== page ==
social justice

How to Stay Sane When Changing the World {Podcast Ep. 17}

The world feels like a scary, confusing place these days (or is that just me?). It seems like we're about to repeat the same huge mistakes our governments have made before, and everything feels up in the air.

We want to help. We want to make positive changes. We want a safe, just, and beautiful life for all people. We're willing to work hard to achieve these goals.

But how do we do that without burning ourselves out? How do we look into darkness and stay hopeful? 

This episode is about just that. Listen in below or in iTunes for my three simple (but not necessarily easy) tips to stay sane while superhero-ing -- then tell us in the comments, how do you take care of yourSelf when working to make the world a kinder place?

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We Need Your Art Now More Than Ever {She of the Wild: The Podcast}

Today the world is changing. It is always changing, but today more so than most other days. How do creatives cope? How do we find the energy and drive to continue making art in the face of oppression and injustice? Tune in to find out why we <em>must</em> keep creating, now more than ever before.

Books mentioned in this episode:

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January in America [2017 Edition]

Every day, the ways forward seem more narrow, fewer, darker. The future feels tenuous, as if the future itself is not quite sure it exists anymore.

Each day I wake, and more doors seem to be closing against me and mine and us. But we have not been locked out -- we have been locked in, and there is only so much air and so much space and too many bodies.

Every day, I look around at the people I see driving the mini-van in the next lane on the way to work, or the cashier at the supermarket, or the women who tend my children. I wonder if they believe in the suffocation of human rights, if they believe that only certain people get to be married or have healthcare or have the right to control their own bodies. I want to know and I never want to know, because I have a pretty good idea anyway, and even the specter of knowledge breaks me a little more each time I realize it again.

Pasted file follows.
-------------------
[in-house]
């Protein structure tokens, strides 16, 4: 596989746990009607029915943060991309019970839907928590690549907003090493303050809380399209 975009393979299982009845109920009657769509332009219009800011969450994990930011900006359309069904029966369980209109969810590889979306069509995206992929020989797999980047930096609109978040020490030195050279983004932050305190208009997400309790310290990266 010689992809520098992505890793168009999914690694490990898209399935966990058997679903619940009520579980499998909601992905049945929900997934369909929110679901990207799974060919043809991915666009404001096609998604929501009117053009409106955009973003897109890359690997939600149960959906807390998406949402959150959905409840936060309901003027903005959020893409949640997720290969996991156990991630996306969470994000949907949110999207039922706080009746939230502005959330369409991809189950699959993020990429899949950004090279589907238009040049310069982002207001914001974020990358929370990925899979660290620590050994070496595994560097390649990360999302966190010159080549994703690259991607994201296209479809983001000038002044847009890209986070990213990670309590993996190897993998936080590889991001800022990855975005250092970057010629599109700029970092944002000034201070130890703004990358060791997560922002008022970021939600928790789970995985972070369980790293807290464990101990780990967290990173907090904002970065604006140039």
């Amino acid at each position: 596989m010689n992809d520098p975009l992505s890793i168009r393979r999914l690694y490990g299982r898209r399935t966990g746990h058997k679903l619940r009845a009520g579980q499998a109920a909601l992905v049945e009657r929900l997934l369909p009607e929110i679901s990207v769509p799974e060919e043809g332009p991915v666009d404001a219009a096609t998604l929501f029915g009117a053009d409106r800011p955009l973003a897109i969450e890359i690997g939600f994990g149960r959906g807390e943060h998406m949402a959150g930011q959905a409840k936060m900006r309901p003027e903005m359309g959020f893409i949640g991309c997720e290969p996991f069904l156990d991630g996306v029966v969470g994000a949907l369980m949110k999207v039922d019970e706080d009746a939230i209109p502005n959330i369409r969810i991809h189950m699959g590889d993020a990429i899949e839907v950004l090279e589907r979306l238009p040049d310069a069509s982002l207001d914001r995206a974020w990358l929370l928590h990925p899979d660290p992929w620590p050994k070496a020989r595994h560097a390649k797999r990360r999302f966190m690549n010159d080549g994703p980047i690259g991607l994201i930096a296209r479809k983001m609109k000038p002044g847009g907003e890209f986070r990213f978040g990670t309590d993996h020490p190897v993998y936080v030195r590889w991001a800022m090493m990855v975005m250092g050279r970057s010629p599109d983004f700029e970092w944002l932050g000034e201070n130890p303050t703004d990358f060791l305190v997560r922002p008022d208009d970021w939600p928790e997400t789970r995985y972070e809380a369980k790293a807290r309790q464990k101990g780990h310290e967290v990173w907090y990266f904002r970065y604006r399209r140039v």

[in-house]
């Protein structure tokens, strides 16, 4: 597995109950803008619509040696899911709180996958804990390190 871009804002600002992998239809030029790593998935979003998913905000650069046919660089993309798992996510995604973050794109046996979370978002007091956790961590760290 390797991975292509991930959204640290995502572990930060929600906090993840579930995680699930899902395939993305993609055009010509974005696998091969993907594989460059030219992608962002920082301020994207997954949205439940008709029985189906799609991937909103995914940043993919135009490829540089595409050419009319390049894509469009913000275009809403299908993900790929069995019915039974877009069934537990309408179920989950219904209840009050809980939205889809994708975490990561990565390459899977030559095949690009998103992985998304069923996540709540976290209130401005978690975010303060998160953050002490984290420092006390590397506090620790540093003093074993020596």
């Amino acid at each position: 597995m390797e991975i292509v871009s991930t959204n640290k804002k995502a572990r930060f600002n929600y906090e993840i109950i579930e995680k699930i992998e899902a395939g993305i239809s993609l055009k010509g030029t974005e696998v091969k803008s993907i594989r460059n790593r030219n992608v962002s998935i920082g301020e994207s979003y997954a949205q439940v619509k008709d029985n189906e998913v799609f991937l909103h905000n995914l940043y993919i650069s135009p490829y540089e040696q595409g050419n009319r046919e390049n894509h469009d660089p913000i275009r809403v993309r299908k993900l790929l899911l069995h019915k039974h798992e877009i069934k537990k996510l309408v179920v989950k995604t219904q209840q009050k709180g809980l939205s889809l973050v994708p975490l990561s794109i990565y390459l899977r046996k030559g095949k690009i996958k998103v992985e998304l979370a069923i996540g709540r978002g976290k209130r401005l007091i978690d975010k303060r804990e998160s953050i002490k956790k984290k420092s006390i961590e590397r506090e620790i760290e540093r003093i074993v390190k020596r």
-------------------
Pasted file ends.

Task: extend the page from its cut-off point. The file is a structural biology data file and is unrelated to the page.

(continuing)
Each day, I gaze at my children, with their doe eyes and legs that are all of a sudden very long, and I do not know what sort of world I can promise to them. I fear that they will be the first generation in the history of our species that will have no hospitable planet to grow old on, that they will be the first generation without an inheritance of land or water or sky, and that I will not have done enough to make this impending reality otherwise.

Every day, I think about money. I think about money and think about money and think about money, and where it will come from, and if it will be enough. I think about how our parents could work any job, any job, for 40 hours a week and know that they could live on the money from that, that they could provide their families with a home and food and clothing, that there would be enough. I think about how I work three jobs, and work well past 40 hours a week, and how it is not even close to enough, not even combined, and I want to rage at those who tell me that I'm entitled to want otherwise, but I can't because I'm too fucking tired.

Each day I wake and hear of some new heresy or hypocrisy handed down from the highest seats of government, new laws that promise to reduce me from human to incubator of humans, new bills that leave thousands to die because they can't pay to be made well, new resolutions that sweat to target education and fairness and kindness and every kind of minority, that assure that least of these that they really are the least, and that by god they will pay for being the least.

And every day I know, I know, that as hard as it is right now, for all the challenges I have, I am one of the lucky ones. I am white, and I come from the middle class, and I possess a great education with no loans outstanding on it, and that is immense privilege. I know that I will be one of the last to be affected if our country sinks like a stone, and god, that's unfair, and still I can't help but be grateful that I don't have it worse. If it's so hard for someone coming into the world with a leg up, how much more devastating must it be for those born into circumstances that they did not choose, circumstances which society has unjustly decided makes them somehow worth less? Why must living beyond mere existence be nearly impossible for any person, much less so many?

The ways forward are closing before me, before us all. Can't you see it? Can't you feel it? Will you stand against the embargo of our rights, of the rights of your neighbors and countrymen and countrywomen? Will you stand for what is acceptable and be uncomfortable, or allow what is unacceptable while retaining your comfort? Will we fight and demand that fairness and empathy rule, or will we let fear and complacency render us mute and flaccid?

The ways are closing before us, and these are those that remain. What will you choose?

Here are some resources to help you resist hate and government-approved injustice and help make this a world that you want to live in: